The quotation in the title of this essay is lifted from a recent Guardian article written by Scott Bixby on the so-called “confirmation bias” endemic among young and politically engaged users of the social media site Facebook. The argument goes like this: given that Facebook’s algorithms decide on which posts to show a user based on posts they’ve previously clicked on, liked, or otherwise engaged with, it is highly likely that those accessing political news through Facebook (like 61% of millennials) will unwittingly create an ideological echo-chamber for themselves, where only opinions they already agree with are presented to them. The “four in ten” figure is from a 2014 Pew Research Centre survey, and at first glance appears almost oxymoronic: surely liberals should live up to their name and be tolerant of political views that differ from their own? Sadly, however, this example is emblematic of modern liberalism’s fatal malaise – self-described liberals are at the forefront of a battle (fought most clearly on university campuses) to censor and no-platform those who express views that seem to go against the canon of political correctness. The question then poses itself: how and why has liberalism declined to become a censorious, intolerant movement since the days of Locke and later Mill?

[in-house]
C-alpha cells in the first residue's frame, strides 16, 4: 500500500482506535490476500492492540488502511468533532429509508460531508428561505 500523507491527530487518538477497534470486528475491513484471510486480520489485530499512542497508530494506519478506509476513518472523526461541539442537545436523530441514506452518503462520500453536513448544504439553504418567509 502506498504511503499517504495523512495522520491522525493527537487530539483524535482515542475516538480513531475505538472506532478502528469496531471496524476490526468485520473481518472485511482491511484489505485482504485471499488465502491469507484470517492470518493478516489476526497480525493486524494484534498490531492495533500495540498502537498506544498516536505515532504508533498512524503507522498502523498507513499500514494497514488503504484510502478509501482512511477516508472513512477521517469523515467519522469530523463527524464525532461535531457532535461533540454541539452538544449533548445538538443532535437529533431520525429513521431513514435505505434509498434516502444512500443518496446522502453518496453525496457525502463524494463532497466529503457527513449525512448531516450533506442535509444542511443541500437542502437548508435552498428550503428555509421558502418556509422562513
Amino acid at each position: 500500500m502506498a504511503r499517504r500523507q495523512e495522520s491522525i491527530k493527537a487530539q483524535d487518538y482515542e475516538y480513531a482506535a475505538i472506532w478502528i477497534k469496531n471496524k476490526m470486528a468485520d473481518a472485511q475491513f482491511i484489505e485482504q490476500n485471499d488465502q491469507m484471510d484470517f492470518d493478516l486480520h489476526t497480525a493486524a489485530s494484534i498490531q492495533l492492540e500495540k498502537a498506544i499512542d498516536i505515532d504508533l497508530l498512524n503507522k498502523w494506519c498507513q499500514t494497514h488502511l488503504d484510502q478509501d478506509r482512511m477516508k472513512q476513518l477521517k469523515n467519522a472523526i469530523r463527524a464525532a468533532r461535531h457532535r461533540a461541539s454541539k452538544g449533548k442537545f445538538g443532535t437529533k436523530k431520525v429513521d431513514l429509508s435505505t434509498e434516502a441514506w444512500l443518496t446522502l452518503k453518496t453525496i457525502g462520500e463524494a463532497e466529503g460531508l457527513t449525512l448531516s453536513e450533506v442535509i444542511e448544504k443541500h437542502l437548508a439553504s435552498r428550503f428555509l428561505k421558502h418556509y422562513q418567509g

In order to address this question fully, it is necessary first to establish the form in which liberalism first appeared – known as ‘classical liberalism’ – and contrast it to modern liberalism. The man who is often credited with first formulating the principles of liberalism is John Locke, who envisioned a nation-state in which all men’s liberties and rights were enshrined in law – he thought that every person should be able to do as he pleased, so long as it caused no harm to others. In his 1690 Second Treatise of Civil Government, Locke noted that, in his opinion, “The end of law is not to abolish or restrain, but to preserve and enlarge freedom. For in all the states of created beings capable of law, where there is no law, there is no freedom.” This forms part of the fundamental basis of classical liberalism – the idea that anyone should have the right to express themselves or behave however they choose, and that their right to do so should be enshrined in law. It is here, incidentally, that liberalism and absolute democracy come into conflict – it is impossible to fully uphold the principle that no legislature should be bound by its predecessors if we also believe that there should be certain laws, regarding fundamental liberties and rights, which cannot be argued with. In the scheme of ‘classical liberalism’ there is an inherent tolerance of views which differ from one’s own, and a respect for a variety of conflicting opinions. Writing almost two centuries later than Locke, John Stuart Mill (one of the founders of utilitarianism and a prominent liberal thinker) suggested in his On Liberty (Chapter two: Of the Liberty of Thought and Discussion) that denying people the right to express their opinion was detrimental not just to the censored individual but also to his society at large. If the censored opinion was in fact a previously undiscovered truth, society is “deprived of the opportunity of exchanging error for truth: if wrong, they lose… the clearer perception… of truth, produced by its collision with error.” Although in this instance Mill is railing against state intervention in the realm of public debate, he makes clear earlier in the same essay that a large body of like-minded individuals can exercise the same censorious faculties, in a phenomenon that Mill calls “the tyranny of the majority” (a phrase coined by the second president of the United States of America, John Adams). Majority opinion on matters of taste and what is and is not socially acceptable behaviour or speech can create “a social tyranny more formidable than many kinds of political oppression,” despite the fact that informal groupings of like-minded citizens cannot themselves prohibit speech or action through the exercise of any traditional form of punishment. This social tyranny has a tendency: